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Wednesday, February 8, 2012

Royal Enfield tricycle is still making rainbows

Royal Enfield tricycle has water barrel and spray nozzle.
A Royal Enfield tricycle that generates rainbows caught my attention when it was offered for sale on eBay.

It didn't sell, but its creator, Matt Rink, spotted the item I wrote and contacted me with more information about his intriguing creation.

Attention museums and discovery centers: Matt is now willing to accept offers substantially below his original asking price just to see it find a good home. I think children in particular would be delighted and inspired by this clever piece of functional art. Contact him at  mattrinksculpture@gmail.com His website is www.mattrinksculpture.com

"Just to give you a little background, I found this trike at the Pickens County flea market in South Carolina back in the fall of 2009 when I was pursuing my masters in art at Clemson University," Matt wrote.

Royal Enfield badge was standard; fender ornament wasn't.
"Picked it up in pretty rough shape for about 30 bucks. Only knowing of Royal Enfield by their motorcycle heritage, I was equally baffled and found inconclusive information online about their origin. Judging by the mechanicals, I figured the bike was from the '60s or '70s, probably not too much earlier.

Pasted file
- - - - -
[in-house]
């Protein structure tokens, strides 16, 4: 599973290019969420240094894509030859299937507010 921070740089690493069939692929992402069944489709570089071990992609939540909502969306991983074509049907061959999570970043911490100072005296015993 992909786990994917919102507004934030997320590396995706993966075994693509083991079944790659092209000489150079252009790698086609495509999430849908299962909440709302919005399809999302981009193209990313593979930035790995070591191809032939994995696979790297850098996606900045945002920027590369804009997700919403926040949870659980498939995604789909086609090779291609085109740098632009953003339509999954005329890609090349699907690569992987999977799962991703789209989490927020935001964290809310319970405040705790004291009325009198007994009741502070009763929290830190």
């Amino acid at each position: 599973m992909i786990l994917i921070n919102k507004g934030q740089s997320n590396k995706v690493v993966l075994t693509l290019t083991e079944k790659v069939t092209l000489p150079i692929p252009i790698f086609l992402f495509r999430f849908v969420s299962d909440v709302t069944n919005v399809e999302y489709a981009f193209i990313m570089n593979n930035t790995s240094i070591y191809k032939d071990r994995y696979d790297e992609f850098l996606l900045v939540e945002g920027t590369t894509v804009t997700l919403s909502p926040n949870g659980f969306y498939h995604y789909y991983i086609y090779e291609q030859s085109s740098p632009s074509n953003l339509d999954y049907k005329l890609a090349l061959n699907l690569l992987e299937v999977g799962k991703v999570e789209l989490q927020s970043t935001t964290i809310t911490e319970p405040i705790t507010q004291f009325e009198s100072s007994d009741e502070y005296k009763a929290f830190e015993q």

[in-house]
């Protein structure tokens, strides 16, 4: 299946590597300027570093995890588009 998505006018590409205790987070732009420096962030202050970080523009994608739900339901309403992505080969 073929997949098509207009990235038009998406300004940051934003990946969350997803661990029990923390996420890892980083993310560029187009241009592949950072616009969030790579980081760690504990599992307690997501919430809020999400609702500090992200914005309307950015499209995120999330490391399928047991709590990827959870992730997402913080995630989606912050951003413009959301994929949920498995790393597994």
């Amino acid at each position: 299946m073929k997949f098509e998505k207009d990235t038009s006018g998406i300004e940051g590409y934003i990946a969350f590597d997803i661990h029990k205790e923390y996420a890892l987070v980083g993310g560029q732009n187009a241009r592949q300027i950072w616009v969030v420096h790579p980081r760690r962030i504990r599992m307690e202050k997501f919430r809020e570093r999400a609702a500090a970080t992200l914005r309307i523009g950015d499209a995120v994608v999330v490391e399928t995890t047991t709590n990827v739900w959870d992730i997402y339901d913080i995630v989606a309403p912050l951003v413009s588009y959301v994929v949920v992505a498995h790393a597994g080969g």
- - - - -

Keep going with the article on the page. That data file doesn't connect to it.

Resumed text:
"There are no markings indicating a country of origin... It appeared to originally be a three speed, but with a roached derailleur and no shifter, I opted for a new single-speed chain and tensioned the chain by pulling back on the rear part of the frame.

"I stripped the bike down, bead-blasted the frame and all small parts. Swapped the bent front fork for another newer one that I had on hand and replaced the seized-up front brake with a newer model cantilever. Did some welding on the rims to fix the tire bead, which was corroding, and picked up some new white wall tires. As part of my thesis (don't laugh because this is actually what we can get away with in the art world) I set up a rainbow making mechanism to create impromptu visual absurdity around Clemson.

See the rainbow? Now you can make your own!
"It was a blast to ride around and definitely got a lot of attention.

"The tear-drop trailer, which I fabricated from scratch, held a gas generator and powered the fan, which actually inflated some parachute sculptures. All in good fun!

Fan mounted on trailer inflates balloon sculptures. Of course!
"I just moved to a new apartment in New Fairfield, Conn., where I'm sharing a 4,000 square-foot fabrication studio complete with all sorts of fun equipment for metal and wood-working. During my days I work as a carpenter and nights, weekends and all other time is spent applying for public art sculpture commissions, building furniture and working on bikes, jeeps and whatever else I can get my hands on. I also like to ride them whenever I can!"

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